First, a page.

3. Build social skills in a new environment – In the regular school system, it can be tricky for children to develop social skills. Some students excel and some do not. One of the best ways to build their skills further is to introduce them to another group of peers. Sometimes in school friend/peer options are limited and without extracurricular activities exposing your child to other peer groups, it can be hard especially if you dont fit in. I can tell you from my own personal experience that I did not have much exposure to other peer groups outside of those in my school, and looking back I really wish Id had, as perhaps I would have had a better time if I had friends doing a mutually enjoyable activity like martial arts. I started later in life, give your child the opportunity to learn early so even if they dont keep it up later in life they still learned social skills as well as practical self-defense skills.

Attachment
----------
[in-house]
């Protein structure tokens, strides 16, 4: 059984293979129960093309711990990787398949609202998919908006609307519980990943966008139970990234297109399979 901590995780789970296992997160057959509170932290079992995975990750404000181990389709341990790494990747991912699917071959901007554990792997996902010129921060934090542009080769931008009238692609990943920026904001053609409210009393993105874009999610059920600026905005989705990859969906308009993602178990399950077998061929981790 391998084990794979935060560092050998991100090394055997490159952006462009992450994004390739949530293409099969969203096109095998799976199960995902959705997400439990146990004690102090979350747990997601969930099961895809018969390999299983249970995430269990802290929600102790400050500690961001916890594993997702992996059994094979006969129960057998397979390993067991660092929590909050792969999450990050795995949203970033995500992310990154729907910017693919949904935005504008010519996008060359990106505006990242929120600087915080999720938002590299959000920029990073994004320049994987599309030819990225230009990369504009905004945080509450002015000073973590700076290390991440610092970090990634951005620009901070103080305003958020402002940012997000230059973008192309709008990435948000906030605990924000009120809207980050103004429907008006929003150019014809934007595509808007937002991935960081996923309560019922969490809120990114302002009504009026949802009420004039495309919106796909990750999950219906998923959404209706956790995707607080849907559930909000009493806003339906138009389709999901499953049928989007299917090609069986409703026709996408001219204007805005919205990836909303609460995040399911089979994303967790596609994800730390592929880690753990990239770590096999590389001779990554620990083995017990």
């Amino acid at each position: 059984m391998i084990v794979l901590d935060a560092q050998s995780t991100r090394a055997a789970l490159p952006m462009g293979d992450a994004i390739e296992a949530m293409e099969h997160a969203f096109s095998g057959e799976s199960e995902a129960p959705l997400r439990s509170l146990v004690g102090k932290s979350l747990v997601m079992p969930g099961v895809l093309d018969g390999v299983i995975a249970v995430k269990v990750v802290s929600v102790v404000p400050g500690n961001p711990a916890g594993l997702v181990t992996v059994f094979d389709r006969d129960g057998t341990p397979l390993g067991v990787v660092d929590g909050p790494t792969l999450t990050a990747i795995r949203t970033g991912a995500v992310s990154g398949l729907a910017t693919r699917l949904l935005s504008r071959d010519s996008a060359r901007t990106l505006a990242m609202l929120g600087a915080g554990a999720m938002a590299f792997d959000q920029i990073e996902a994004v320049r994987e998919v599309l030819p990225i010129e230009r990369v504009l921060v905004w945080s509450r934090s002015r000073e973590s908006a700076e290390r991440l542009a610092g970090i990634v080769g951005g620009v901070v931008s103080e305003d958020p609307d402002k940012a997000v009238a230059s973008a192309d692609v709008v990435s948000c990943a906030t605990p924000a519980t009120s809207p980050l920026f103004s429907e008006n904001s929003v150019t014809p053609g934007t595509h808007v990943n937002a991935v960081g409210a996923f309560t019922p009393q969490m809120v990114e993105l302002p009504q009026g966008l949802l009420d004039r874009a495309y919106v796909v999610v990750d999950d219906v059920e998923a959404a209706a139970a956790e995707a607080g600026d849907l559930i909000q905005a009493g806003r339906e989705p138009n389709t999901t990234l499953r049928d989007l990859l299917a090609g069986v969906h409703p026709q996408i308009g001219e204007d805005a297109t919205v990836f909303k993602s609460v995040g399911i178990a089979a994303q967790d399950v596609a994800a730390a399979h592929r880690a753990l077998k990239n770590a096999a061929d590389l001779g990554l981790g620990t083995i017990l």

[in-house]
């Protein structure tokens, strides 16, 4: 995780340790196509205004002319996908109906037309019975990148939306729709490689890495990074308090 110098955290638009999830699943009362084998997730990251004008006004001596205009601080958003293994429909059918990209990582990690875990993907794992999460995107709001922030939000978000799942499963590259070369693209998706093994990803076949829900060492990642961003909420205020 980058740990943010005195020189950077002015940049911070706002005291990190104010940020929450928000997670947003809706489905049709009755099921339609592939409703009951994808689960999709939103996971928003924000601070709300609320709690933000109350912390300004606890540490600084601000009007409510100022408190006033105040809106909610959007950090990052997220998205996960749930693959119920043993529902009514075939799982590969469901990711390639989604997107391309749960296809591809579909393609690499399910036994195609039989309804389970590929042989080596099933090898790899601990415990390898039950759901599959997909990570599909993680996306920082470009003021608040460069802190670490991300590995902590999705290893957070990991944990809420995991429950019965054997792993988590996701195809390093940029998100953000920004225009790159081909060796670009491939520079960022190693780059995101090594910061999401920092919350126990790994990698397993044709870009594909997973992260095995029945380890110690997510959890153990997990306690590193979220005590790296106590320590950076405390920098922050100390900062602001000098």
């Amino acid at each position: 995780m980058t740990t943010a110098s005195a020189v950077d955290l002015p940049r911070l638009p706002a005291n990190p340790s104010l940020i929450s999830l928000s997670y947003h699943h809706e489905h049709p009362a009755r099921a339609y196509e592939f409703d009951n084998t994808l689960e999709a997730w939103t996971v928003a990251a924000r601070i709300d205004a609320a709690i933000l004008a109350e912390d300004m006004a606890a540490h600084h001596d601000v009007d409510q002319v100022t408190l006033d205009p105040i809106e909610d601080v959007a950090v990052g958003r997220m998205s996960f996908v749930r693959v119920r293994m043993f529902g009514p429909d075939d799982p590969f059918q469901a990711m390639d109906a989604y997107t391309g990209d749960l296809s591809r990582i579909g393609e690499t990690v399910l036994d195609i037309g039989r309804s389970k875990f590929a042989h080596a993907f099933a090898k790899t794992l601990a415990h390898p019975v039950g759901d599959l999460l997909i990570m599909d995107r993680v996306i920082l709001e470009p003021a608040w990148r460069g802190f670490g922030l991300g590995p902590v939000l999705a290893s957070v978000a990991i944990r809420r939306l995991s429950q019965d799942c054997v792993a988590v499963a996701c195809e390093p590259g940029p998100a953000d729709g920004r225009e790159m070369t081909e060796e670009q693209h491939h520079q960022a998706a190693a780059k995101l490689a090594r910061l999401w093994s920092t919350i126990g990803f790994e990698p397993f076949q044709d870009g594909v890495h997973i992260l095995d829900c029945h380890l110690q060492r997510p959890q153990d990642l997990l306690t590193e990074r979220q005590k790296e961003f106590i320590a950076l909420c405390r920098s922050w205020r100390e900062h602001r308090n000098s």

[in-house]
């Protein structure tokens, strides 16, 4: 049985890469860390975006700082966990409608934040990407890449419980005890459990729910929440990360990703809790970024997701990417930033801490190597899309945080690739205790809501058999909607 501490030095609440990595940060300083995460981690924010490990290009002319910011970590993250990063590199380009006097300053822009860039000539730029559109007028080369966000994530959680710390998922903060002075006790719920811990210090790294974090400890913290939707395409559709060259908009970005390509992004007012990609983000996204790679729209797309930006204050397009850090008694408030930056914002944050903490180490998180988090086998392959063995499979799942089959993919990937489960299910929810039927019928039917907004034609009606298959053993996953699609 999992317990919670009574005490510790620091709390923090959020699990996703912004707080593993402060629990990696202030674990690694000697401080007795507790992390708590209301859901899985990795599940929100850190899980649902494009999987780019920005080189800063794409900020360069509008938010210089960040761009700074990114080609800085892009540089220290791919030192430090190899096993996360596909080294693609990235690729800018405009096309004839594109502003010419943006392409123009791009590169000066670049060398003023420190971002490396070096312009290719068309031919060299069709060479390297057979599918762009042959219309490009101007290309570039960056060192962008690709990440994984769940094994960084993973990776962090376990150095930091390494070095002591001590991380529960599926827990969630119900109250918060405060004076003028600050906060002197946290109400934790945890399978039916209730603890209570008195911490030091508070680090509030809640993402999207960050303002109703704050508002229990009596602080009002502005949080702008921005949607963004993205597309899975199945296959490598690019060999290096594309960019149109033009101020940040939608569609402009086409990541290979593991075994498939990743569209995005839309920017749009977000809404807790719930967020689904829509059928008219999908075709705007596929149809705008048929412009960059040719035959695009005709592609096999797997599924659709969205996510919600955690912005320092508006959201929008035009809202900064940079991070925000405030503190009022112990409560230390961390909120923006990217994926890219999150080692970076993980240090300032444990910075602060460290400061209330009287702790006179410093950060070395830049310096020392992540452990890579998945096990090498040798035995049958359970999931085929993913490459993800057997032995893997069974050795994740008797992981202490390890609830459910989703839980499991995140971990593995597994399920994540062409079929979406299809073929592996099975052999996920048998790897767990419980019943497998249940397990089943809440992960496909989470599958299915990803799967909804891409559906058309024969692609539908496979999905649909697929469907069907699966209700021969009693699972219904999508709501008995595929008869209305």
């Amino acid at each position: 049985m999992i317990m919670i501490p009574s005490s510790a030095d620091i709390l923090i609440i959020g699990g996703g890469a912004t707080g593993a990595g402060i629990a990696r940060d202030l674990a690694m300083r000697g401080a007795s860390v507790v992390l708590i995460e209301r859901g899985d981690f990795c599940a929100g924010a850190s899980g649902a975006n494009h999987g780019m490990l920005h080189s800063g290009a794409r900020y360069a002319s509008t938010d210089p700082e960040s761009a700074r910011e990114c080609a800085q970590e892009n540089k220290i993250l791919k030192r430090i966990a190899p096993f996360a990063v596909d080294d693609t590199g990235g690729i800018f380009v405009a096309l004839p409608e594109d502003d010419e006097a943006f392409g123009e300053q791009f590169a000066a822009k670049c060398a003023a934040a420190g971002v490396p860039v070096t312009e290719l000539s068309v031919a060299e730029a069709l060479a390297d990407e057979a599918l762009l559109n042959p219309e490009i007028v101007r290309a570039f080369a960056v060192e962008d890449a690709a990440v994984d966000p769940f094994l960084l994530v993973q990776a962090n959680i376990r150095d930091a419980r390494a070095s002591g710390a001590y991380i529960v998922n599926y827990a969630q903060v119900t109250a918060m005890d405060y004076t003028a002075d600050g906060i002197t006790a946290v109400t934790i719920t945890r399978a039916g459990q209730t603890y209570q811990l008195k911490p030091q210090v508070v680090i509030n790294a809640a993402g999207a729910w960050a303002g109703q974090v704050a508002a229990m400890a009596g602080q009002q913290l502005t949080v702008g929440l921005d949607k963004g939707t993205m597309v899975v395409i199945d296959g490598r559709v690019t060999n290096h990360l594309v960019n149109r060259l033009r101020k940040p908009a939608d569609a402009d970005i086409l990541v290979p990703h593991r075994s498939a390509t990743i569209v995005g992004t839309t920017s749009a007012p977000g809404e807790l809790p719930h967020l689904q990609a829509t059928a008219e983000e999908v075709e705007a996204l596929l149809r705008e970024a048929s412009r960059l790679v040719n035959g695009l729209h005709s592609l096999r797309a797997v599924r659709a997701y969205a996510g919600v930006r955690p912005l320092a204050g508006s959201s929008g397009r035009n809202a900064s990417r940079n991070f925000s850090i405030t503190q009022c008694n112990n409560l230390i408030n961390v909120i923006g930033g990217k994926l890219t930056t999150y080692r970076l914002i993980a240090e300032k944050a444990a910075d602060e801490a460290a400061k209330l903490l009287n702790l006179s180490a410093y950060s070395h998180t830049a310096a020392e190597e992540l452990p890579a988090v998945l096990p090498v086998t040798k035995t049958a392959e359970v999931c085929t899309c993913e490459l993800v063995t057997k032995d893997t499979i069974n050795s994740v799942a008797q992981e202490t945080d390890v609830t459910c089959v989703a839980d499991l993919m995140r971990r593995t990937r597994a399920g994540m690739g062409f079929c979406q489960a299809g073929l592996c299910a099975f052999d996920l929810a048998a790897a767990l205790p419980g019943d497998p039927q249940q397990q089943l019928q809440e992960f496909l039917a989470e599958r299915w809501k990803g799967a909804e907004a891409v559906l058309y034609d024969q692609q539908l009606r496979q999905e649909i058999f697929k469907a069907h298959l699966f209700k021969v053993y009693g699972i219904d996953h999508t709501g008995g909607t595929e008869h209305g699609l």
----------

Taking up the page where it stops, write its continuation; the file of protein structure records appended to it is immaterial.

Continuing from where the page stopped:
4. Learn discipline – This seems to be a popular idea. While the days of hitting your children are gone and rightfully so, it can be hard to find ways to keep your child properly disciplined especially if you are not familiar with various learning and teaching models. In martial arts children usually, learn that if they do not focus pushups (or other physical activity) will ensue. Either way, they are building something positive. They learn to focus because they dont like the push-ups, or they like the pushups and they get more physical strength. Additionally, in martial arts you can learn discipline through leadership. As your child grows in a program they may be asked to help out with classes and they will then learn to the importance of being well behaved in classes.